This report originally published at defense.gov.
Fighters with the Islamic State of Iraq and Syria-Khorasan terror group being held in Afghanistan will be prosecuted for their crimes, the commander of U.S. Central Command told Pentagon reporters August 8th.
Army Gen. Joseph L. Votel also said ISIS-K is “not reconcilable” and must be eradicated. The group is an offshoot of ISIS operating in Afghanistan and Pakistan, and it has claimed responsibility for terror bombings in both nations.
Some 200 ISIS-K fighters surrendered to Afghan forces. “The government of Afghanistan has assured us these ISIS-K fighters will be treated as war prisoners,” Votel said. The ISIS fighters will be investigated and held to account for any war crimes they were found to have committed, he added.
“I want to highlight that the fight to eradicate ISIS-K being conducted by the United States and our Afghan partners continues,” the general said. “We’ve killed numerous ISIS-K fighters this year, and as you may remember, we continued operations against other terrorist organizations like al-Qaida during the recent Eid cease-fire between the government of Afghanistan and the Taliban.”
Continuous, Effective Campaign
Votel stressed that the military campaign against ISIS has been continuous and effective, and that it was, in part, responsible for the surrender of the group in the first place.
Forces in Afghanistan are applying military pressure on the Taliban to convince them to enter talks toward reconciliation with the Afghan government, he noted. “We have no illusions about reconciliation with ISIS-K,” Votel said. “Our mission is to destroy this organization.”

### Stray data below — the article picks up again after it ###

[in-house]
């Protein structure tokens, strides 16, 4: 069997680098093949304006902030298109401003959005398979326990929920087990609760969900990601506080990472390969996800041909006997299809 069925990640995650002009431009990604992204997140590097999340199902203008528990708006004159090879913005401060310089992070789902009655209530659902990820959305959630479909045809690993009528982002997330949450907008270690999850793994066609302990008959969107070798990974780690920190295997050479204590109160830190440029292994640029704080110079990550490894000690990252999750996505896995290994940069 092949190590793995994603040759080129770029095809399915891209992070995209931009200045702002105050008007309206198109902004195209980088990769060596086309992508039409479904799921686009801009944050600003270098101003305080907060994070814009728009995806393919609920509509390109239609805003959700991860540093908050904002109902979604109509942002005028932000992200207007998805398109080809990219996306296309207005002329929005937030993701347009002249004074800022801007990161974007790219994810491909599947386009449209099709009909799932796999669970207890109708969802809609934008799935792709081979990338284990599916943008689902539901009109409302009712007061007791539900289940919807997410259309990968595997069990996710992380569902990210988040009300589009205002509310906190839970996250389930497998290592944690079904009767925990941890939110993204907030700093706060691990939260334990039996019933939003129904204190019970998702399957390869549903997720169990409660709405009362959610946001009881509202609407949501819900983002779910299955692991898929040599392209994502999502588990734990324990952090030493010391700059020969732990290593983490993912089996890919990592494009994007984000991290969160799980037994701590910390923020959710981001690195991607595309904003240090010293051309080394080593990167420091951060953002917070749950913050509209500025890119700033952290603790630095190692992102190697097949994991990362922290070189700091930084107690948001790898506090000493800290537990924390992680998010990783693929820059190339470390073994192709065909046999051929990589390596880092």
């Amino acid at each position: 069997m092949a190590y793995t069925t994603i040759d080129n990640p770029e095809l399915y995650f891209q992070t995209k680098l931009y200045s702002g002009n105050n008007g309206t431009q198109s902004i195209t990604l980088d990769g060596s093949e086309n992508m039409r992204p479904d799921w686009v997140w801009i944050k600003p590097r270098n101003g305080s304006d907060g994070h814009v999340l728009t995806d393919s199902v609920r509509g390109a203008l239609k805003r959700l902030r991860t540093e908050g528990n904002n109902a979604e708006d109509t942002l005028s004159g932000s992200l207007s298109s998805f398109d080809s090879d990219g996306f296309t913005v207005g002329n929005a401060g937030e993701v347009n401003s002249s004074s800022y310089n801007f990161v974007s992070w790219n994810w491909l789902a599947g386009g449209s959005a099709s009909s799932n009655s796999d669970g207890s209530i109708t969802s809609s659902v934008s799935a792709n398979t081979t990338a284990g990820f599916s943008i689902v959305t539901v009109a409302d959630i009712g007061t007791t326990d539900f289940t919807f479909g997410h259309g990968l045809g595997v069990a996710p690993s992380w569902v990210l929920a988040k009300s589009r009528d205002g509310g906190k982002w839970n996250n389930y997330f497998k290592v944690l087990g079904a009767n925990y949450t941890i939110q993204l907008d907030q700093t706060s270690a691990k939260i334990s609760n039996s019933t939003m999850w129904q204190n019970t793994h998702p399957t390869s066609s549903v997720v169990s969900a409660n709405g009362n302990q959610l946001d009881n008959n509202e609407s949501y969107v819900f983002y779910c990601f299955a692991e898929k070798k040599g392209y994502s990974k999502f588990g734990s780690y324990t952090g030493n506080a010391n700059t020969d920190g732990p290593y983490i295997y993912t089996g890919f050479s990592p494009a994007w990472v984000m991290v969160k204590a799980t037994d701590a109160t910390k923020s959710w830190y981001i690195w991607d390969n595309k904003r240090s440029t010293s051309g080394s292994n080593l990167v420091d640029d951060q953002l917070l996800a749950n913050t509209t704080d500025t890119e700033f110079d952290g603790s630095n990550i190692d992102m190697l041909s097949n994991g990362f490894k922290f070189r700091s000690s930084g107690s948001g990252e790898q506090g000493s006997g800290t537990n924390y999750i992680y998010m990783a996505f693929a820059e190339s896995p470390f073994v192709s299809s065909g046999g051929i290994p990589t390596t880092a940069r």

The Khorasan group has adapted the mindless violence of ISIS, the Centcom commander told reporters. “ISIS-K is not a popular insurgency in Afghanistan,” he said. “Everybody is against them.”
The bottom line is that the ISIS-K fighters were taken off the battlefield, the general said. “Taking ISIS-K fighters off the battlefield through attrition or surrender will make not only Afghanistan a safer place, but also protects the United States, its partners and allies,” he said.
Votel said he believes the strategy in Afghanistan is about right, but that he expects the incoming commander of forces there, Army Gen. Austin S. Miller, to make “tweaks” to it. Votel said he wants to look at minimizing vulnerabilities to Afghan forces, and especially wants to look at employment of high-end Afghan special operations forces and ensuring those forces are used correctly and not overused.
Votel said the U.S. Army’s purpose-built security forces assistance brigade has been doing well, and that the unit currently in Afghanistan advising Afghan forces is sharing data, intelligence and information with the brigade due to replace it.
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